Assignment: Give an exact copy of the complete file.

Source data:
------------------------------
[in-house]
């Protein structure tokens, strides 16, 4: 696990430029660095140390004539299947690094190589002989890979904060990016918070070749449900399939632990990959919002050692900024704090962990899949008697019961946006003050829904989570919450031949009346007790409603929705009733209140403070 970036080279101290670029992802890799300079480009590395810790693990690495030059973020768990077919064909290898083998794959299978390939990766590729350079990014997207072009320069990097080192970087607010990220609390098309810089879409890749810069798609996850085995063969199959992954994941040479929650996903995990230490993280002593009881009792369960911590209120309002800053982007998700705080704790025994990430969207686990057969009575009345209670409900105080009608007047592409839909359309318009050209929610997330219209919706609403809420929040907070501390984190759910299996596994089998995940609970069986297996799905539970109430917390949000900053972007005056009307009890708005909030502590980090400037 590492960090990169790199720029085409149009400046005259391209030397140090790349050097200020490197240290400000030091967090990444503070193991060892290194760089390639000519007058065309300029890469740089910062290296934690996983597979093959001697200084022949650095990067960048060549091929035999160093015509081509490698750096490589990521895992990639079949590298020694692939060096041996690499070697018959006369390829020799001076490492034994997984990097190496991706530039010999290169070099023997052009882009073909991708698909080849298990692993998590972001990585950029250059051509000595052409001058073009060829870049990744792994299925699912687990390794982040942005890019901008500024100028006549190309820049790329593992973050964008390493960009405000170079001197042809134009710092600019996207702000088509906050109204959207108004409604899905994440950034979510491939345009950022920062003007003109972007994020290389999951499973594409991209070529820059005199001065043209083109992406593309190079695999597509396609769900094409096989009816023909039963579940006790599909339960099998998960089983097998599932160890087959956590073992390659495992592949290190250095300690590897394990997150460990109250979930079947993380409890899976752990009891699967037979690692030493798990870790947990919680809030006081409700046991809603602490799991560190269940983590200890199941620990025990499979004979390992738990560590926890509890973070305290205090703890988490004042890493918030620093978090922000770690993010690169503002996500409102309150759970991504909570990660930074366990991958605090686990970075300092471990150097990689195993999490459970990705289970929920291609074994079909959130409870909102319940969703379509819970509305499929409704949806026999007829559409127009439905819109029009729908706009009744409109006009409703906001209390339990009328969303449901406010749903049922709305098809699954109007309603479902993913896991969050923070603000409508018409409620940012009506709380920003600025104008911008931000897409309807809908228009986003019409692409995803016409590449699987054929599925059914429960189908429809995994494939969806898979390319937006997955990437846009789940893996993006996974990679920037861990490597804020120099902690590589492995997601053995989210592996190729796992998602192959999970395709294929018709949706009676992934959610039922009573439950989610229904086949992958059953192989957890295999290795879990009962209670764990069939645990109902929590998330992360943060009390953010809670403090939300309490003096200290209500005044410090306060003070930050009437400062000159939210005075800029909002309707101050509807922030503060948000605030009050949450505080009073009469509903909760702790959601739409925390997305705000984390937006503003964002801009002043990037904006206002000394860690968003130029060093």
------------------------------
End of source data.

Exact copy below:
[in-house]
């Protein structure tokens, strides 16, 4: 696990430029660095140390004539299947690094190589002989890979904060990016918070070749449900399939632990990959919002050692900024704090962990899949008697019961946006003050829904989570919450031949009346007790409603929705009733209140403070 970036080279101290670029992802890799300079480009590395810790693990690495030059973020768990077919064909290898083998794959299978390939990766590729350079990014997207072009320069990097080192970087607010990220609390098309810089879409890749810069798609996850085995063969199959992954994941040479929650996903995990230490993280002593009881009792369960911590209120309002800053982007998700705080704790025994990430969207686990057969009575009345209670409900105080009608007047592409839909359309318009050209929610997330219209919706609403809420929040907070501390984190759910299996596994089998995940609970069986297996799905539970109430917390949000900053972007005056009307009890708005909030502590980090400037 590492960090990169790199720029085409149009400046005259391209030397140090790349050097200020490197240290400000030091967090990444503070193991060892290194760089390639000519007058065309300029890469740089910062290296934690996983597979093959001697200084022949650095990067960048060549091929035999160093015509081509490698750096490589990521895992990639079949590298020694692939060096041996690499070697018959006369390829020799001076490492034994997984990097190496991706530039010999290169070099023997052009882009073909991708698909080849298990692993998590972001990585950029250059051509000595052409001058073009060829870049990744792994299925699912687990390794982040942005890019901008500024100028006549190309820049790329593992973050964008390493960009405000170079001197042809134009710092600019996207702000088509906050109204959207108004409604899905994440950034979510491939345009950022920062003007003109972007994020290389999951499973594409991209070529820059005199001065043209083109992406593309190079695999597509396609769900094409096989009816023909039963579940006790599909339960099998998960089983097998599932160890087959956590073992390659495992592949290190250095300690590897394990997150460990109250979930079947993380409890899976752990009891699967037979690692030493798990870790947990919680809030006081409700046991809603602490799991560190269940983590200890199941620990025990499979004979390992738990560590926890509890973070305290205090703890988490004042890493918030620093978090922000770690993010690169503002996500409102309150759970991504909570990660930074366990991958605090686990970075300092471990150097990689195993999490459970990705289970929920291609074994079909959130409870909102319940969703379509819970509305499929409704949806026999007829559409127009439905819109029009729908706009009744409109006009409703906001209390339990009328969303449901406010749903049922709305098809699954109007309603479902993913896991969050923070603000409508018409409620940012009506709380920003600025104008911008931000897409309807809908228009986003019409692409995803016409590449699987054929599925059914429960189908429809995994494939969806898979390319937006997955990437846009789940893996993006996974990679920037861990490597804020120099902690590589492995997601053995989210592996190729796992998602192959999970395709294929018709949706009676992934959610039922009573439950989610229904086949992958059953192989957890295999290795879990009962209670764990069939645990109902929590998330992360943060009390953010809670403090939300309490003096200290209500005044410090306060003070930050009437400062000159939210005075800029909002309707101050509807922030503060948000605030009050949450505080009073009469509903909760702790959601739409925390997305705000984390937006503003964002801009002043990037904006206002000394860690968003130029060093």